Don't get me wrong. I will include physical descriptions, but most (not all) are about scars, flaws, and imperfections that have shaped the characters. I find warts much more interesting than beauty marks, so I tend to give my characters a lot.


Recently, my editor asked me to include a line or two about a character's physical description, and I did, but it was not easy. I kept fighting myself. Eventually, I allowed myself to sprinkle scant descriptors in passages throughout the novel, so it didn't appear as if I was force-feeding the reader a physical description of the character.


How about you? Where do you fall on the physical features debate? More or fewer?


-Richard

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Richard Ridley is an award winning author and paid CreateSpace contributor.


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Defining Characters through Action, Not Description

Connect with Your Characters

927 Views 3 Comments Permalink Tags: self_publishing, authors, writing, character_development, characterization
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Reaching out to book bloggers is a great way to get objective, credible reviews. In addition to posting their reviews on their own websites, many bloggers are also active on social media, which can draw additional eyeballs to your work. (For example, here's a recent tweet by a blogger promoting her thoughts on my latest novel, Bridges.)


Like most people, reviewers often have particular genres they prefer to read. Below are some ways to find bloggers who might be a good fit for your book. These are not the only ways, but they will definitely help you find a lot of people to pitch:


  • Search the titles of popular books that are like yours, plus the word "review," then scroll through the results and see which are book blogs.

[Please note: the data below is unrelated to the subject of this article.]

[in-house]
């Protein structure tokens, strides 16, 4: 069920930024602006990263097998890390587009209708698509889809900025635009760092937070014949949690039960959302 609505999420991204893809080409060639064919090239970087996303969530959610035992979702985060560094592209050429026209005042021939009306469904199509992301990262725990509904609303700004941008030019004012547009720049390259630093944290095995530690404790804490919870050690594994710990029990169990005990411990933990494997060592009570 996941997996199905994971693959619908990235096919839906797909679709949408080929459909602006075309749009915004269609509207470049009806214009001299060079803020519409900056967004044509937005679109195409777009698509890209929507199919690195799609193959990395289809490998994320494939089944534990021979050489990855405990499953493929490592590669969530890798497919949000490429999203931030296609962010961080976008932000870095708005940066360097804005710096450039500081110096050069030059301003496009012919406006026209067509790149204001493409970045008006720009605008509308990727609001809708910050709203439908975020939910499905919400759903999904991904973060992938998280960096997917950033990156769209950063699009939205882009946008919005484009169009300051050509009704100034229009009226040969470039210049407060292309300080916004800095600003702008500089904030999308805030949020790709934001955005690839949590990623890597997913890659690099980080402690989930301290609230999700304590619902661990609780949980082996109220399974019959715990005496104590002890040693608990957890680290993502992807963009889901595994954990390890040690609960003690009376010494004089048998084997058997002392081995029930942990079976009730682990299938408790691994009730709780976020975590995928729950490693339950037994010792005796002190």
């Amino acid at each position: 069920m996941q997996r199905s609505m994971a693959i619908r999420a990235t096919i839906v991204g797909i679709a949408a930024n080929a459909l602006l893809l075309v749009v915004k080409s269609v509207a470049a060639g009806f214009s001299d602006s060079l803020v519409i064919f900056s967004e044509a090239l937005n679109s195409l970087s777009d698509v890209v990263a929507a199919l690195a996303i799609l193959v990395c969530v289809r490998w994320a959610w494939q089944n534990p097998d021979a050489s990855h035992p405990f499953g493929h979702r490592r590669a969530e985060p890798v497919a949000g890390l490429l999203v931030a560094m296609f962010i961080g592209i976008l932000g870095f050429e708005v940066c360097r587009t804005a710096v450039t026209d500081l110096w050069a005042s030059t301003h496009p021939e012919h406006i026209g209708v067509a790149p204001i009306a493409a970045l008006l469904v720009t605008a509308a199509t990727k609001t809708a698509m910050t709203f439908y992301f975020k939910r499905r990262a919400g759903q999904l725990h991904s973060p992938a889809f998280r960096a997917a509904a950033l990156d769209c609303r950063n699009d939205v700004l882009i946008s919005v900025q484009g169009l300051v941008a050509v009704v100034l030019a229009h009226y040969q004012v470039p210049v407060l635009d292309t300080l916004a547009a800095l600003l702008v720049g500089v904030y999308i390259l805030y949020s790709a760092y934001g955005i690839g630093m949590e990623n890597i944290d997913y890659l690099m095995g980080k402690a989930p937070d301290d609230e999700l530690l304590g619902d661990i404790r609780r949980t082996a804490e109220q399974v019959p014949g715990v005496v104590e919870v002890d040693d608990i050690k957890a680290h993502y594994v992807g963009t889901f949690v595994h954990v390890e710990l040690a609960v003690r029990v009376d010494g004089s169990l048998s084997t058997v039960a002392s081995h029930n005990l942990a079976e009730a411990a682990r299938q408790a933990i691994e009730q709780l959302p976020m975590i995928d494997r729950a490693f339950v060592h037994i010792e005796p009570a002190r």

• Search "book blog" plus words that describe your genre, e.g., "mystery," "romance," "thriller," "memoir," etc.
  • Search for companies that specialize in "blog tours." Many of them feature the "stops" on the tour, i.e., the bloggers they got to review their clients' books. Look for a book in your genre, and there you will find a list of relevant bloggers to pitch.


Once you find a blog that looks perfect for you, look to see which blogs that blogger follows. (There is usually a list on either side of the home page.) Click on one, then go back and repeat the process. Soon you will have a big list of bloggers to contact.


NOTE: When you start pitching, track your correspondence. I use a spreadsheet for this, but any system that works for you will do. Just use a system, or your hard work will eventually become a confusing mess. (Scrolling through the sent folder of your email is not a "system.") Recording your outreach can be a pain, but it's well worth the effort. Not only will it keep you organized now, it will keep you from having to start from scratch when your next book comes out.


-Maria


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Maria Murnane is a paid CreateSpace contributor and the best-selling author of the Waverly Bryson series, Cassidy Lane, Katwalk, and Wait for the Rain. She also provides consulting services on book publishing and marketing. Have questions for Maria? You can find her at www.mariamurnane.com.